The Blog

Think of It This Way

December 13, 2023 Chad Stamm

illustration of the titanic at night with iceberg in the foreground

We all know how the story goes.

Over the span of three hours and 14 minutes, we meet a poor, young artist named Jack who falls in love with upper-class Rose. Despite his shortcomings, she falls in love with him, too, in the face of her upcoming forced marriage to someone she doesn't like. They sneak around the Titanic, avoiding family members and ship officials, in order to consummate their love. Unfortunately, shortly thereafter, the side of the iron ship is shredded by ice.

Ultimately, they needed one another. For once in his life, Jack experiences the joy and comfort only the steady hand of love can provide. For Rose, that hand pulls her up and out of a dreadful life and opens her to a new world of possibilities, a new beginning she vows not to squander. Their love is a short one, though. Jack sinks to the bottom of the sea with the ship, while Rose is ultimately rescued from a piece of debris.

Yes, we all know how this story goes, but what if we looked at it from a different perspective?

What if the "Greatest Love Story of All Time" was simply a matter of how you view the story's facts and how you shrink them down?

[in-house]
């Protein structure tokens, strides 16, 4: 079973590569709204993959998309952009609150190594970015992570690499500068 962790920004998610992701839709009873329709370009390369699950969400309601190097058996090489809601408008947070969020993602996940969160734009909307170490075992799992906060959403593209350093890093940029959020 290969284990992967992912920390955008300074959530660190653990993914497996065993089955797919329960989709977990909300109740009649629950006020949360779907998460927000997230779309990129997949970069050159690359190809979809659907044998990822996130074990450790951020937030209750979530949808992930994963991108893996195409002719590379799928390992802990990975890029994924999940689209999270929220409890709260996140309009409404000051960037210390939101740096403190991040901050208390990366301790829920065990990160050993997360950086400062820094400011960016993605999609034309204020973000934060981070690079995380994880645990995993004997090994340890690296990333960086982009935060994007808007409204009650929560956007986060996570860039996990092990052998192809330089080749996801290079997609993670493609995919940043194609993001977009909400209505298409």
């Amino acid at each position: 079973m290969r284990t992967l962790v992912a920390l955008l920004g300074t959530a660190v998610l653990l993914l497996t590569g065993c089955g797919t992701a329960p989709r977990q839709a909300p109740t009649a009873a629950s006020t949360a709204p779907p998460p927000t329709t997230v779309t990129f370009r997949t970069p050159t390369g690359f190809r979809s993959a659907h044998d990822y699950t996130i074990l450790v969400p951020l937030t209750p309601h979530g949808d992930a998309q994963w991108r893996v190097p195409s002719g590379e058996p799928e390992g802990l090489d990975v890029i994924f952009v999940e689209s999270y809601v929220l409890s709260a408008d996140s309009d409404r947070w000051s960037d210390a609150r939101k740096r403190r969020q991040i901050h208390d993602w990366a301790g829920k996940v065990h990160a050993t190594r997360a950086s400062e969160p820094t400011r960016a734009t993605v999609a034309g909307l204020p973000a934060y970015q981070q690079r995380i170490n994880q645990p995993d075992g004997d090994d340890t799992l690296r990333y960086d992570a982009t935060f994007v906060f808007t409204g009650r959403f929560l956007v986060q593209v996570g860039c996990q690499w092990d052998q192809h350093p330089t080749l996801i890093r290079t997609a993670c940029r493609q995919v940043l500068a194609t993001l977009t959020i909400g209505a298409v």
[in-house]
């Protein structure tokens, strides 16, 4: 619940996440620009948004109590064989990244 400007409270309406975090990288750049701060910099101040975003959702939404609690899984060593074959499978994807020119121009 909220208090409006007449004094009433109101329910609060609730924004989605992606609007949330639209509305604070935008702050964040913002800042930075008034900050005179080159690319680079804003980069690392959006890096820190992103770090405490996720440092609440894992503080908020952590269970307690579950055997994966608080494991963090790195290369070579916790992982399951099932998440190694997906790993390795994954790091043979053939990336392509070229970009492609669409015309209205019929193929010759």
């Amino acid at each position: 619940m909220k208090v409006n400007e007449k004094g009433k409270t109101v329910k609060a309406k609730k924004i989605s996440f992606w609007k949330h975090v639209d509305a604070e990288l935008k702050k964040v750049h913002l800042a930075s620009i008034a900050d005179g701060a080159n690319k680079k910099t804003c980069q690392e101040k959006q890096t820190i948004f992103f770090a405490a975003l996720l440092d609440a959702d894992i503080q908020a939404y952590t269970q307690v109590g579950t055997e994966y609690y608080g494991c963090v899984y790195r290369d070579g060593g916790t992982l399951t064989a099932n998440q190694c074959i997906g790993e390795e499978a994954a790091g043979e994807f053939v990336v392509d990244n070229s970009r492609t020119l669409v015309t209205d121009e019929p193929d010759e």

How does a different perspective change the way we view the characters and the plot line?

Think of it this way:


Story, like statistics, can be manipulated to tell an entirely different story. Sometimes you can have two vastly different narratives both be true at the same time. Sometimes truth is a matter of perspective. Sometimes you can boil down a story and reduce it so far that the original meaning no longer makes sense, as in the meme above.

Look no further than a political campaign to see this type of storytelling in action. Oversimplification, manipulation of the narrative, taking dialogue without the framework in which it is spoken -- while all of these things might be true, they are often taken out of a larger context. The result, while maybe "true," does not equate to the whole and unabated truth.

Simply put, true doesn't always mean it's the truth, and the sooner we learn to recognize the difference between the two, the better we'll be in our abilities to communicate.

Share This:

Featured Articles